That’s an easy one: I get moving. Driving long distances is great for plotting, and walking works well for me to resolve plot-knots and get a rein on characters who won’t do as they’re supposed to.
What are you working on next?
The 4th Sleuth Sisters is circling in my head. No title yet, just a main plot with a few funny subplots as the sisters try to work together and get along. Barb and Retta are going to disagree on the Oxford comma, and Faye will be required to referee.
Do you stick with just 1 genre?
My first book was a romance, because “they” said it was easier to get published in that genre. Macbeth’s Niece was published by Five Star Publishing in 2008 (using my real name, Peg Herring). It did pretty well, but I prefer mystery because I like creating puzzles for my readers to solve. Of course, a hint of romance doesn’t hurt, even in a mystery.
Where in your home do you like to write and what is your process?
I mostly work in my office on my PC, but I have a “stand-up station” in one corner to ease my aching back. I prefer to compose in the morning, and I write in layers: first a general plot, then additional material to reveal character, describe settings, offer clues, and inject humor. Later in the day I often edit as I watch baseball (now moving to football) on TV.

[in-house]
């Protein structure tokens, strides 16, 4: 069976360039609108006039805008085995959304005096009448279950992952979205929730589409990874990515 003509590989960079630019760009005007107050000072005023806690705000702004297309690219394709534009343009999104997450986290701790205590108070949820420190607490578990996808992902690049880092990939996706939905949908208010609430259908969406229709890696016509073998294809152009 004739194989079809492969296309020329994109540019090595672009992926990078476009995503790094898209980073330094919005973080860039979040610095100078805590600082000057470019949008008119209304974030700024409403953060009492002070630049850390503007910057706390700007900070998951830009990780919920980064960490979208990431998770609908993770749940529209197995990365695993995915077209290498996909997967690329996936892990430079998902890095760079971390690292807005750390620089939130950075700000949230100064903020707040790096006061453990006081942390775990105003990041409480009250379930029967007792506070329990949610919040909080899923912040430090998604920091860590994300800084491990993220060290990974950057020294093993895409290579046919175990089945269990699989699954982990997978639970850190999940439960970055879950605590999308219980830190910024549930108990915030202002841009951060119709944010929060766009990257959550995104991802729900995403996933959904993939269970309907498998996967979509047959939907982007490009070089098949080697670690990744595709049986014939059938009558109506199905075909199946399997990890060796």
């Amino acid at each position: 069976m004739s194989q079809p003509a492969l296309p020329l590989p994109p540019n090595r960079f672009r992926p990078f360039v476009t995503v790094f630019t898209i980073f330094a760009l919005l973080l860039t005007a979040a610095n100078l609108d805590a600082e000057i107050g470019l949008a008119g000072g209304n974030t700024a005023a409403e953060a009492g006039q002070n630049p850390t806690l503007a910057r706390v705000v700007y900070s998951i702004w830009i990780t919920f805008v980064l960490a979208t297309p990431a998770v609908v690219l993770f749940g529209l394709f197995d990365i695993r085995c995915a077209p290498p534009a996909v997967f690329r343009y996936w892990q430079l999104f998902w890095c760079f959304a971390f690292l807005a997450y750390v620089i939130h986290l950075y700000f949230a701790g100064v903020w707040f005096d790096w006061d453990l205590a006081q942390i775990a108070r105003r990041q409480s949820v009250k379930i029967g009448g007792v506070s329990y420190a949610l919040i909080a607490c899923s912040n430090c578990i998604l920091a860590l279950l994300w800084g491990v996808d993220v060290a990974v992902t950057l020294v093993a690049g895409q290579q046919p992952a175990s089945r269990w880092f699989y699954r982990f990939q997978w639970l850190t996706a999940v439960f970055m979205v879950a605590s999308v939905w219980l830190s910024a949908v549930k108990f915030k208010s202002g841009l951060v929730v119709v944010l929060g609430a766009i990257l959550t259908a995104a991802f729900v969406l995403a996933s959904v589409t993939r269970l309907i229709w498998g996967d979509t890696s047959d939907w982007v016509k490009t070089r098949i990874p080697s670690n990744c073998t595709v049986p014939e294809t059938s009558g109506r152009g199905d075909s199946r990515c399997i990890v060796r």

Is there a favorite food or drink you like to enjoy while writing?
Water, lots of water, and my home-made trail mix: pecans, walnuts, almonds, dried pineapple, dried cherries, and a few M&Ms for color.
Is there a particular hobby you enjoy when you’re not writing?
I love flowers, so my yard takes up a lot of my time in the growing season. I love reading, of course, and I’m a fiend for the crossword puzzles in the Sunday paper.
Contact Maggie at
Find THE SLEUTH SISTERS at
A Message from indieBRAG:
We are delighted that Stephanie has chosen to interview Maggie Pill who is the author of, The Sleuth Sisters, our medallion honoree at indieBRAG . To be awarded a B.R.A.G. Medallion TM, a book must receive unanimous approval by a group of our readers. It is a daunting hurdle and it serves to reaffirm that a book such as, The Sleuth Sisters, merits the investment of a reader’s time and money.